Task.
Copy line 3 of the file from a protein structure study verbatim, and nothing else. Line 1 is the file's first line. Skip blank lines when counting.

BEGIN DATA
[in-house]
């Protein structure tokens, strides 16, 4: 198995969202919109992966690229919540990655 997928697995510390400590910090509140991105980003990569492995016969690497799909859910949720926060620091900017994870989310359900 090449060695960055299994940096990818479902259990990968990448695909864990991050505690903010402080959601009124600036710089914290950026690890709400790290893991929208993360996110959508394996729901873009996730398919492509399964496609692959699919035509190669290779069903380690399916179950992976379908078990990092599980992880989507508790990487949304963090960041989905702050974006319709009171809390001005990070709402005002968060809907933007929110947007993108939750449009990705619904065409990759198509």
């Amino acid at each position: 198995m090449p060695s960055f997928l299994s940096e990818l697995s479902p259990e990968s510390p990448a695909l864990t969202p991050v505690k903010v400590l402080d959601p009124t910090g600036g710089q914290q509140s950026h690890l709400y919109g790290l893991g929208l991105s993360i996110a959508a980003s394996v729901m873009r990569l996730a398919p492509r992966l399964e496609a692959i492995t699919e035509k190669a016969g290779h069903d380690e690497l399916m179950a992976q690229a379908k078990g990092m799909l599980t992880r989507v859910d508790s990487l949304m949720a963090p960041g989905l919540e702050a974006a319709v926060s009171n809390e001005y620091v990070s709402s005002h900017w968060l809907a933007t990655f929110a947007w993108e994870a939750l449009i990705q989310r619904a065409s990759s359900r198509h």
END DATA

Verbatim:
């Amino acid at each position: 198995m090449p060695s960055f997928l299994s940096e990818l697995s479902p259990e990968s510390p990448a695909l864990t969202p991050v505690k903010v400590l402080d959601p009124t910090g600036g710089q914290q509140s950026h690890l709400y919109g790290l893991g929208l991105s993360i996110a959508a980003s394996v729901m873009r990569l996730a398919p492509r992966l399964e496609a692959i492995t699919e035509k190669a016969g290779h069903d380690e690497l399916m179950a992976q690229a379908k078990g990092m799909l599980t992880r989507v859910d508790s990487l949304m949720a963090p960041g989905l919540e702050a974006a319709v926060s009171n809390e001005y620091v990070s709402s005002h900017w968060l809907a933007t990655f929110a947007w993108e994870a939750l449009i990705q989310r619904a065409s990759s359900r198509h």